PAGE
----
Q: In the description of genetic architecture on the Web site, you write, "Some of the technological solutions mentioned in this initiative for genetic architecture are not yet capable of realistic implementation." Where do you think we (architects as builders as well as critical thinkers) are now in relation to "realistic implementation"? How much have you been able to implement at the EXPO 2000 Youth Pavilion?
Q: EXPO 2000 and the Bionic Pavilion seem to emphasize a biomorphic formal expression of genetic architecture. Could you tell us more about how biological models have influenced the designs? For instance, do you call on computational technology to implement biologically-derived generative formal systems (such as L-systems) and to merge them with other architectural concerns? Has expo 2000 undergone the same kinds of reiterative and evolutionary design strategies of the Bionic Pavilion? If the Bionic Pavilion is an ideal for genetic architecture, how closely does EXPO 2000 come to it?
Q: If hardware is a metaphor for physical form, have you been able to design or include a genetic architecture of the software and data? In other words, have you similarly been able to address, for example, the spatial organization of the program, or demographic makeup of the occupants?
Q: "Genetic architecture" brings to mind several pioneers on the technology/architecture axis: Marcos Novice, John Frizzier, Karl Chu, Lars Spuybroek and Greg Lynn among others. Doing a Web search just to refresh my memory brought up a transcript of a Bartlett lecture by Manfred Wolff-Plottegg < that seems to share your attitude as well. The drawing upon biology for inspiration also reminds me of Rene Thom, D’Arcy Thompson, Roger Caillois and even Sanford Kwinter. Where do you see your work in relation to the works of these people? For that matter, who else is out there now exploring likenesses of genetic architecture? Who else is currently working toward it from other disciplines (e.g. computation, physics, biology, economics)?
Q: Is listening to music an important part of your design process?
Q: How does youth culture affect your designs?
Q: Do you have favorite pop culture outlets? Magazines, MTV, etc.
Q: What’s next in your genetic architecture plans?
Q: Ever been to Los Angeles? Las Vegas?
Q: Firm info? Names? Backgrounds? Ages?
Q: Favorite French intellectual?
Q: Ever thought about marketing the speech-recognizing letterforms to Berlitz?
Dear loud paper,
A: We developed the theory of genetic architecture for the "Der visionaere Pavillon" as a proposal for the art exhibition, Dokumenta X, in 1997. As a free work we worked on the Case Study 1 the next year and presented the Konzept as a free proposal to the EXPO 2000. A Bionic Society saw it there and we decided together to work at a Bionic Pavilion for the EXPO 2000, using the claim Man, Nature, Technology.
A: This Project is the Case Study 2 as you can see in the genetic architecture-folder and on http://www.3deluxe.de. All the knowledge about the fusion between the computer technology and biology and all the inspirations from the sciences grew directly into the concept of the scape pavilion at the expo. The similarities in the form finding processes inspired us to draw on our understanding of static flow and we transferred these to our computer models in soft image.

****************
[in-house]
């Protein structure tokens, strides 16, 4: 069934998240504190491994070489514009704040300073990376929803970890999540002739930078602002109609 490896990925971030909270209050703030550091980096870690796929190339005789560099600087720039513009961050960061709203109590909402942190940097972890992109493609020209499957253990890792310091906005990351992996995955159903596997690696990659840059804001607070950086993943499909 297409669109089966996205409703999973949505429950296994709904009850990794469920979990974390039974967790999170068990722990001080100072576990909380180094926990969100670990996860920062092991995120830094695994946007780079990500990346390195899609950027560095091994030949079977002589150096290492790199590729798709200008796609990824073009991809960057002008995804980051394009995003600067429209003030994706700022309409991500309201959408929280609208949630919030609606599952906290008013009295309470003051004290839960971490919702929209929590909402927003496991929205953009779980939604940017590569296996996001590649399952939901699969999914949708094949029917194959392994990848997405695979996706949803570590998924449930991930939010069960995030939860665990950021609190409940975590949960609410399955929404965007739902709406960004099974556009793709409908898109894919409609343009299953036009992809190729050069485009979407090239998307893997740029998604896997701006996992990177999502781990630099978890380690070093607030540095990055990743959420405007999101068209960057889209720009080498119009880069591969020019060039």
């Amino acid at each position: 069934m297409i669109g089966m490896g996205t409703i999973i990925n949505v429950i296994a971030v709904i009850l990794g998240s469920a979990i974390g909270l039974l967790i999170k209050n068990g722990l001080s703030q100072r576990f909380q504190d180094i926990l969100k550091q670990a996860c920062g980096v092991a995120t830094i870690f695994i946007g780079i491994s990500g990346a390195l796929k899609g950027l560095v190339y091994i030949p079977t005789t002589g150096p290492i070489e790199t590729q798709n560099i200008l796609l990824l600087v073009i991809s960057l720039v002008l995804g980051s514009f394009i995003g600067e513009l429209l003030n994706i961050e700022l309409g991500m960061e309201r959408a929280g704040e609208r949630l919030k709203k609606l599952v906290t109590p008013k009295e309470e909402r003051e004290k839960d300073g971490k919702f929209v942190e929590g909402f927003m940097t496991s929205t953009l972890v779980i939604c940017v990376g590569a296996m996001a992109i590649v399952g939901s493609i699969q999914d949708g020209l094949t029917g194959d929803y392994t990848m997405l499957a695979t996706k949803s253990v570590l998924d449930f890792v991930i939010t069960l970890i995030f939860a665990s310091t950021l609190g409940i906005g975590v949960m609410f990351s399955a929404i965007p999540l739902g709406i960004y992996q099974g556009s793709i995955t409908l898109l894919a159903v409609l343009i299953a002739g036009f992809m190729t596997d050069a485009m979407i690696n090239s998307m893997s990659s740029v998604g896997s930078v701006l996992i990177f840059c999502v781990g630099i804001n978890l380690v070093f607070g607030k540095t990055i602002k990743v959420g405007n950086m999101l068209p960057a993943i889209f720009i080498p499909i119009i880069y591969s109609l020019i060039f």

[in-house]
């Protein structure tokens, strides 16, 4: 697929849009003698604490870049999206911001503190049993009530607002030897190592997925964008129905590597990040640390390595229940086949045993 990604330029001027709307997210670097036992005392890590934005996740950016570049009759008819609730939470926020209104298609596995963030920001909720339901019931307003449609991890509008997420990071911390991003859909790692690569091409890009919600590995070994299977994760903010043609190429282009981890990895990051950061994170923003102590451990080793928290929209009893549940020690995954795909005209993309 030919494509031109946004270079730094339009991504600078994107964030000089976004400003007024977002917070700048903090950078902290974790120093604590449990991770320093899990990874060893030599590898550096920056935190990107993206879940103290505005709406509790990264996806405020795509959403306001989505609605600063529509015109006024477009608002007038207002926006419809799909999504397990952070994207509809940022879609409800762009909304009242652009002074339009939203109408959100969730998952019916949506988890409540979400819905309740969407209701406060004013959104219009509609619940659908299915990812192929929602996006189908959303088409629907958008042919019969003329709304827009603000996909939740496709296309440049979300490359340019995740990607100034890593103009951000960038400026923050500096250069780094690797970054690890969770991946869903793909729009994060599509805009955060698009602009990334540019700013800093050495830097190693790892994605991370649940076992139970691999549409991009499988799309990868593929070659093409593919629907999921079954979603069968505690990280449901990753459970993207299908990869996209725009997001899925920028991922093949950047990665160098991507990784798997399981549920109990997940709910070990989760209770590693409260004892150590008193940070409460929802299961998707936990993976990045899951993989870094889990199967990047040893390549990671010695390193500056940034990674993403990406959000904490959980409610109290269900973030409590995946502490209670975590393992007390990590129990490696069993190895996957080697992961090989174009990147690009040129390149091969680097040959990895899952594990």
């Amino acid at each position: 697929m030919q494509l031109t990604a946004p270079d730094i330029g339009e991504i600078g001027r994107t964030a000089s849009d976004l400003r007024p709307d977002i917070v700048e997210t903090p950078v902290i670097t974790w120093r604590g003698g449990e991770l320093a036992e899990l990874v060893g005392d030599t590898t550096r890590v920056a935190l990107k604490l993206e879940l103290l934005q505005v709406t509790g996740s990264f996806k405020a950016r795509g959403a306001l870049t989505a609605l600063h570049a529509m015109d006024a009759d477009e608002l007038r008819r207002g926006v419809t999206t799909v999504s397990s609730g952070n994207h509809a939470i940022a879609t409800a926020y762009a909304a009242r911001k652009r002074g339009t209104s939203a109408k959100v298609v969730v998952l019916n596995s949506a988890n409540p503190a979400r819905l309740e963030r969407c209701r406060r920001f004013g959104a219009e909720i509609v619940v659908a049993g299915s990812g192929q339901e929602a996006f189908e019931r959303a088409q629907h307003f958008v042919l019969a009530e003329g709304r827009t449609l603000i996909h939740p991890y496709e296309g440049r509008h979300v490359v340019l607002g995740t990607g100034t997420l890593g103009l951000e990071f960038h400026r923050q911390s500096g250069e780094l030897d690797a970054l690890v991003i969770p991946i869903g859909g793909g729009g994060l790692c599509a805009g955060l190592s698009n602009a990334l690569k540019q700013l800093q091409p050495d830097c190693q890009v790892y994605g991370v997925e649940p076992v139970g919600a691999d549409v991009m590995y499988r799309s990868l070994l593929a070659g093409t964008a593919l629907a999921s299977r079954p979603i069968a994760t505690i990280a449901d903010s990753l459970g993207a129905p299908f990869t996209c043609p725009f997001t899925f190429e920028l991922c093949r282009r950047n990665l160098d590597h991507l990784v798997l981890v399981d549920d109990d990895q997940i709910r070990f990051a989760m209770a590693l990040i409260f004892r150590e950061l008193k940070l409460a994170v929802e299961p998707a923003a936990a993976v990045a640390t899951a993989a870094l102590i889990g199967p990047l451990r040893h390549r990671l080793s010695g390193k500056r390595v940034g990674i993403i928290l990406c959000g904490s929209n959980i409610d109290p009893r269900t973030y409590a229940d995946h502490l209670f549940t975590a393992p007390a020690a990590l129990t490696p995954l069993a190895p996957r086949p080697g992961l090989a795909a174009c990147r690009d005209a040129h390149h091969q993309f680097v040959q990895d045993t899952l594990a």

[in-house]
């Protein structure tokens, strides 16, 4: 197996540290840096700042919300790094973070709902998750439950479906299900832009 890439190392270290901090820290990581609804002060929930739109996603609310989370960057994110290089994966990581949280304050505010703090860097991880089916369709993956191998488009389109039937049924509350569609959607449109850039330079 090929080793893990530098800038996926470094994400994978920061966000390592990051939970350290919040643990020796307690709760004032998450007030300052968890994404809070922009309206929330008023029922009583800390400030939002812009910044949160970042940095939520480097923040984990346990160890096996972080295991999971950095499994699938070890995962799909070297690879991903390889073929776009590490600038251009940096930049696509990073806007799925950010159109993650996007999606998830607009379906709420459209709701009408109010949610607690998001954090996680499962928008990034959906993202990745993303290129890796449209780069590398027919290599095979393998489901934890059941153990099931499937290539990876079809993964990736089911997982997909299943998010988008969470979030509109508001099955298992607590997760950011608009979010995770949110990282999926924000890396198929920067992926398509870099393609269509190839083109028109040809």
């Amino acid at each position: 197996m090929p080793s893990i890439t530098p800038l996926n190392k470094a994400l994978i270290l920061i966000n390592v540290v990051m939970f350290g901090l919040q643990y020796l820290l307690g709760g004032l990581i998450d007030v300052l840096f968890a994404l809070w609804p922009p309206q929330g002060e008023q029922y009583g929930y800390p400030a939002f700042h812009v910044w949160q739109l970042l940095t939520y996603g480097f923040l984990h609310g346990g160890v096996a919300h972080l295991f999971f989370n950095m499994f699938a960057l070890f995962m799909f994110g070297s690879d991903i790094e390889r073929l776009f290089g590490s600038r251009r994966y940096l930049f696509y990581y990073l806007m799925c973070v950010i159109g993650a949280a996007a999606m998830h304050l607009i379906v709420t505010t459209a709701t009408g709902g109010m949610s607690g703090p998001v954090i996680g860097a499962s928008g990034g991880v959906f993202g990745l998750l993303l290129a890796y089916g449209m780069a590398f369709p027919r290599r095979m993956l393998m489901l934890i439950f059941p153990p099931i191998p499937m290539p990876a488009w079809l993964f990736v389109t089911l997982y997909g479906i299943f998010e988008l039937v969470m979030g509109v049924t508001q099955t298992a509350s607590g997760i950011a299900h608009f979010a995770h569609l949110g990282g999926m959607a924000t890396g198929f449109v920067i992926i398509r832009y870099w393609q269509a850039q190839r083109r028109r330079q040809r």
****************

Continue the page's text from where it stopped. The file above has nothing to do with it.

A: The company Moss, from Boston, saw our renderings at the expo and called us and told us that they really wanted to build this genetic architecture. And they did a great job. We transferred our DAT to their system and with a huge computer-controlled cutting table they generated the exact cutting to build our normally unbuildable forms. You’ll reach a new genetic architecture site on www.visionscape.de. The site will be ready in the next days. On <
A: I did not get any to connect but I’m really interested in all the people you recommended in your mail.
A: Music was and is still very important to our work. Every project has its own suitable style and ever since we began music and youth culture has influenced our projects. In a lot of projects we create a stylish "chilloutzone" without declaring it. (please have a look to the "memorylounge" at visionscape.)
A: But our projects are influenced in a liquid interface by science, music…I have been to Las Vegas only once a couple of years ago, but I keep an eye on that electric city. Maybe that place could be the place to be with our plans.
A: In 1993 I worked for Philippe Starck in Paris, but I didn’t come and still don’t come very much in touch with the scene of French intellectuals. I have been in LA a lot of times. I made four yearlong shootings for the German street-fashion label, Overlook (www.cyber-pirates.de). My brother lives there and I like the atmosphere at this very special city.
A: With Andreas and Stephan Lauhoff we founded 3 de luxe in 1991. After a couple of years our friend Dieter Brell stopped his own artist group, Adieu New York, and joined as the fourth member of 3 de luxe. He is 40; all the others are 34.
A: The speech-recognizing letterform was Andreas’ degree at the St. Martins College in London. It was not developed for a commercial application. But if you see interesting possibilities please contact him at firstname.lastname@example.org.
Please don’t hesitate to ask further questions. Can you please send us one of your magazines?